Replica | For a school that meets the needs of families

In response to François Delorme’s op-ed, “Education in Quebec: For a leveling that is win-win,” published May 11

Posted at 1:00 PM

David Bowles

David Bowles
President of the Federation of Private Educational Institutions

The Federation of Private Educational Institutions recognizes the relevance of collective thinking and exploring different strategies to increase equal opportunity in education.

However, it should be noted from the outset that certain statements made by the collective École ensemble are incorrect. Quebec is not the most unequal province in terms of education, as a study by UQAM’s Human Capital Research Group clearly showed in 2021. Nor is it the province where the highest percentage of students attend private school (this is British Columbia, according to Statistics Canada). But these details aside, École ensemble has the credit for putting forward a bold proposal that contains interesting schools of thought.

Private schools have set themselves the goal for the past 15 years to make more room for students with learning difficulties. Today, 22% of students attending mainstream private schools have an intervention plan after being diagnosed with disabilities, learning disabilities or adaptation. These students succeed in our schools and are happy there. We welcome any discussion to do more.

The Federation supports the idea of ​​offering special programs or concentrations to all students, including those who are struggling. Most private high schools have already adopted this formula, and the results are compelling.

We see that access to different programs and different options supports the motivation and sense of home of these students, without harming their study results. We are happy to share the different models that have been put in place to support this approach.

In addition to these efforts, several initiatives have been taken to develop educational differentiation so that each student receives the support and stimulation they need to succeed and thrive. The private school stands out for innovation in education and contributes to the improvement of our education system. In addition, many of our teachers share their expertise at various educational conferences and summits, benefiting all schools in Quebec.

The Federation also believes that it is relevant to consider solutions so that tuition fees do not hinder young people from disadvantaged backgrounds from attending the school or program of their choice. Currently, about 7,000 young people receive financial support to attend private schools. Despite the enormous efforts of the school teams and the foundations, we are well aware that this remains insufficient from the perspective of equal opportunities.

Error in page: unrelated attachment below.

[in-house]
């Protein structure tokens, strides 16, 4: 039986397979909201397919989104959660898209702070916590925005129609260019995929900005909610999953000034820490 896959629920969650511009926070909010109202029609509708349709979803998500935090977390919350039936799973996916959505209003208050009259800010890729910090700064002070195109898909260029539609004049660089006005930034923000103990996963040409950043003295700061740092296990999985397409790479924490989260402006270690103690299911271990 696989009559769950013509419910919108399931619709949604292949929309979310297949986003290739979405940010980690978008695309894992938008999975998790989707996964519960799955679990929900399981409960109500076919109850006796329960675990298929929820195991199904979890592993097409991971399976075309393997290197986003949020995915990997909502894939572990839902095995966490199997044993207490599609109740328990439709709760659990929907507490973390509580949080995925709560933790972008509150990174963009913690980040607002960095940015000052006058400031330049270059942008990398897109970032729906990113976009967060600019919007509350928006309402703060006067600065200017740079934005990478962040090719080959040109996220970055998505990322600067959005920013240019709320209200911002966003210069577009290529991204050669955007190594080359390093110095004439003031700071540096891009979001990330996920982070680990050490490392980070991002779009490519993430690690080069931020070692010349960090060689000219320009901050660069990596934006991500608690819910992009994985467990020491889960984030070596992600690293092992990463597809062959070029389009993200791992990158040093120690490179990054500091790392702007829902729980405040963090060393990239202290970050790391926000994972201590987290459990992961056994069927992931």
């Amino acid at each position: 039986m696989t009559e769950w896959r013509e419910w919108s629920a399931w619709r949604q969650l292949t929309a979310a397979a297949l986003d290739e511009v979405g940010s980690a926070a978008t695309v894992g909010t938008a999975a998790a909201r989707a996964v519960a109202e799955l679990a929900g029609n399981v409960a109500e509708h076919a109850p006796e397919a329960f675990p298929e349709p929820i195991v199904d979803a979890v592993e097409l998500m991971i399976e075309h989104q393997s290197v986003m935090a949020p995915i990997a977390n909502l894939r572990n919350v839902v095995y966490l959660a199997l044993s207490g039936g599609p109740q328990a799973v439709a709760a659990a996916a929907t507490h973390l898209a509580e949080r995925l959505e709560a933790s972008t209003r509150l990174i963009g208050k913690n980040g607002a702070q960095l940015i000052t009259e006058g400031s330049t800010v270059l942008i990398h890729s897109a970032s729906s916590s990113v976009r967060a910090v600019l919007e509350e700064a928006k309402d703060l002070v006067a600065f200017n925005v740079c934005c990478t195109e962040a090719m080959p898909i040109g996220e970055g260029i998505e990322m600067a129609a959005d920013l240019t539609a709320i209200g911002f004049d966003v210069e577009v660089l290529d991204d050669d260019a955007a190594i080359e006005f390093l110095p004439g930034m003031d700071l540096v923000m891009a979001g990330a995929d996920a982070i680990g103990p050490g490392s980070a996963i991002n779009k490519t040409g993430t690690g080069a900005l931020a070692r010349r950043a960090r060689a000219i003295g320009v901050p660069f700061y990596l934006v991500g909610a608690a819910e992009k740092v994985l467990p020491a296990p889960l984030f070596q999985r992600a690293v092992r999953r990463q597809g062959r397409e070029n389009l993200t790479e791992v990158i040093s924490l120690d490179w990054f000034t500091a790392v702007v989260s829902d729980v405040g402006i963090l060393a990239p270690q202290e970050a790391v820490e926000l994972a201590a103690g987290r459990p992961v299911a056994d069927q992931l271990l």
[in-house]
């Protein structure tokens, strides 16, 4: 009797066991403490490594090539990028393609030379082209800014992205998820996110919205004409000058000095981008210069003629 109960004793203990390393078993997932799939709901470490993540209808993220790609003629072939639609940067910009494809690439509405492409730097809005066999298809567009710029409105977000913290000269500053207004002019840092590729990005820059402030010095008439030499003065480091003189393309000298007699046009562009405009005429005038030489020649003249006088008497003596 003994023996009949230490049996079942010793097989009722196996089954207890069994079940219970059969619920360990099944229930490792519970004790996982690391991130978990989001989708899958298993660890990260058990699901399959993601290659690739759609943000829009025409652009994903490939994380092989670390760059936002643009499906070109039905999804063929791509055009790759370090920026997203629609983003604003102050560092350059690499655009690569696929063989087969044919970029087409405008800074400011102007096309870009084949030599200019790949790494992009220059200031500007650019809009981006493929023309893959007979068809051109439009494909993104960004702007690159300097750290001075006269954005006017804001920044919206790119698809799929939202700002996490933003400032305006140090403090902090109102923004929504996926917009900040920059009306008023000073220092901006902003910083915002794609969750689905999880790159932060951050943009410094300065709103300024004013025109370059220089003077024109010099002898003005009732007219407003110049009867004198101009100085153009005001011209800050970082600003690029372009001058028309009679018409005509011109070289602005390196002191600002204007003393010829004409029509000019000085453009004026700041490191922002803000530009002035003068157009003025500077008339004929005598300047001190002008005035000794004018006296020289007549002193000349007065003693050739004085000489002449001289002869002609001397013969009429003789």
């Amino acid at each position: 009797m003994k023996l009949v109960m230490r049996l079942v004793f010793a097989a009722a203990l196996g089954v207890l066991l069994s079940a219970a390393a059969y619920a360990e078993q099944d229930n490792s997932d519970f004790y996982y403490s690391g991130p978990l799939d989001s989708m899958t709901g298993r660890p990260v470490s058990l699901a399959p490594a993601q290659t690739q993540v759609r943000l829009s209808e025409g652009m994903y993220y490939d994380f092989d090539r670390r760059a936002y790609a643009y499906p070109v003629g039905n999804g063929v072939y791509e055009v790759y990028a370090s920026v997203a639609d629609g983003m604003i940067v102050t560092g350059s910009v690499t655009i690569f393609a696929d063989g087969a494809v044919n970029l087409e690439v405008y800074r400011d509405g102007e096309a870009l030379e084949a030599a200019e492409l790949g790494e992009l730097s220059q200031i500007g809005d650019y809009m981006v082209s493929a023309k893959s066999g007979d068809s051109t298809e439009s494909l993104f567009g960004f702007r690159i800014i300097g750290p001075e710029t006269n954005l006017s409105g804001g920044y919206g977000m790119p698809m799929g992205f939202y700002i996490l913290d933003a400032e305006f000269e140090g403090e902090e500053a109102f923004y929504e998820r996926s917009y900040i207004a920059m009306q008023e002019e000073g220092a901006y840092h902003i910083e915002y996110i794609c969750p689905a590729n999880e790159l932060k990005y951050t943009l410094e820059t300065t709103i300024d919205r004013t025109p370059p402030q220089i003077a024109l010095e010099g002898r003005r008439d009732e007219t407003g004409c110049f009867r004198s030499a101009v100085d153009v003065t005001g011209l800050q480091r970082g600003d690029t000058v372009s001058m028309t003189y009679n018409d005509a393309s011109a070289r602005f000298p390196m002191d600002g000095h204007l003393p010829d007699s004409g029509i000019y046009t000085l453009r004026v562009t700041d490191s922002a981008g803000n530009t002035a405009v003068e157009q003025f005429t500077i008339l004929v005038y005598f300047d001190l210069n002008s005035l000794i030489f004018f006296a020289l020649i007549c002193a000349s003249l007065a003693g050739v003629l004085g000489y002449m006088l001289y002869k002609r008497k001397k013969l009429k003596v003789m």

Furthermore, the Federation thinks it’s a bad idea to assign a school to a student based on their zip code, rather than based on their needs and areas of interest.

Some students benefit from a small school where everyone knows each other, while others thrive in a large school with a wide choice of options or activities. Some need more coaching, while others need more autonomy to persevere. Some families face significant work-life balance constraints and need access to schedules and services adapted to their realities.

We firmly believe that offering a choice of school to Quebec families is an asset to our children’s success and perseverance. In short, the same school for all may not be the right school for many.

We should quickly mention that the economic analysis presented by École ensemble underestimates many costs associated with its plan. For example, it’s inconceivable that 50% of parents who send their child to private school can continue to do so if the cost is $11,000 a year, which is the real cost of educating a student. In addition, the analysis does not take into account the costs associated with private school buildings, which in some cases are heritage buildings that require a lot of work. Far from saving, this plan would entail significant costs for the state. Could these funds not be better invested in supporting students in difficulty and people from disadvantaged backgrounds?

But money issues aside, the big losers would be Quebec families who would no longer have the ability to choose the school that best suits their children’s needs. Both the Quebec Charter of Human Rights and Freedoms and the UN Universal Declaration of Human Rights protect this fundamental right. Let’s make this right more accessible to everyone, instead of limiting it.

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